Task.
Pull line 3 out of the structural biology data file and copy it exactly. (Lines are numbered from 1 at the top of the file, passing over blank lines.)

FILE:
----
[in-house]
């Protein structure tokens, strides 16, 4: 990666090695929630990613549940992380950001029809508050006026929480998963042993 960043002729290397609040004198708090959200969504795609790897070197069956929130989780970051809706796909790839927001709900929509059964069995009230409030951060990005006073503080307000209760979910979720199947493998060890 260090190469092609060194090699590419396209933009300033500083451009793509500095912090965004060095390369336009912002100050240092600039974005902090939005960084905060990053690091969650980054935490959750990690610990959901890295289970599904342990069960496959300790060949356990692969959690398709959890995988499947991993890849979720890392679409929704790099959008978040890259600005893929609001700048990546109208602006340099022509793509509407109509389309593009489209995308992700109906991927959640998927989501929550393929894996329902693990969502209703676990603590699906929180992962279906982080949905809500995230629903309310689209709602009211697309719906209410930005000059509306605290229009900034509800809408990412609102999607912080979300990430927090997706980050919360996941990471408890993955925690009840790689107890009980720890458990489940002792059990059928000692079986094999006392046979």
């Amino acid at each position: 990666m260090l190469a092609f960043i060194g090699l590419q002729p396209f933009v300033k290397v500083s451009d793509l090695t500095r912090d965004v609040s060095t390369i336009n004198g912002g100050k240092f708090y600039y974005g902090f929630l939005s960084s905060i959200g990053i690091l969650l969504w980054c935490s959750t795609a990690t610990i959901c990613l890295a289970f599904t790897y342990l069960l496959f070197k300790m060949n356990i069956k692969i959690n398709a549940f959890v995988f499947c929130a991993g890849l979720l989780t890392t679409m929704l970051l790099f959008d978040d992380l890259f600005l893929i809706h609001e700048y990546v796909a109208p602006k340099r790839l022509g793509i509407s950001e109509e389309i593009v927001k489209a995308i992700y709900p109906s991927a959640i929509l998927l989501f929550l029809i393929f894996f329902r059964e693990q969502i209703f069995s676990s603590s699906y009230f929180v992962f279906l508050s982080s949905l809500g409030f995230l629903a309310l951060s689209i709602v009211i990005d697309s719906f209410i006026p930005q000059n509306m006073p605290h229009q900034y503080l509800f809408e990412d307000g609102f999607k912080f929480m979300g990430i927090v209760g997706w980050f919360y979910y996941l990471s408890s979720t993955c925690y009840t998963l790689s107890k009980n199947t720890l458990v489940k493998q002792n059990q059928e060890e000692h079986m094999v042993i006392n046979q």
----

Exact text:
């Amino acid at each position: 990666m260090l190469a092609f960043i060194g090699l590419q002729p396209f933009v300033k290397v500083s451009d793509l090695t500095r912090d965004v609040s060095t390369i336009n004198g912002g100050k240092f708090y600039y974005g902090f929630l939005s960084s905060i959200g990053i690091l969650l969504w980054c935490s959750t795609a990690t610990i959901c990613l890295a289970f599904t790897y342990l069960l496959f070197k300790m060949n356990i069956k692969i959690n398709a549940f959890v995988f499947c929130a991993g890849l979720l989780t890392t679409m929704l970051l790099f959008d978040d992380l890259f600005l893929i809706h609001e700048y990546v796909a109208p602006k340099r790839l022509g793509i509407s950001e109509e389309i593009v927001k489209a995308i992700y709900p109906s991927a959640i929509l998927l989501f929550l029809i393929f894996f329902r059964e693990q969502i209703f069995s676990s603590s699906y009230f929180v992962f279906l508050s982080s949905l809500g409030f995230l629903a309310l951060s689209i709602v009211i990005d697309s719906f209410i006026p930005q000059n509306m006073p605290h229009q900034y503080l509800f809408e990412d307000g609102f999607k912080f929480m979300g990430i927090v209760g997706w980050f919360y979910y996941l990471s408890s979720t993955c925690y009840t998963l790689s107890k009980n199947t720890l458990v489940k493998q002792n059990q059928e060890e000692h079986m094999v042993i006392n046979q």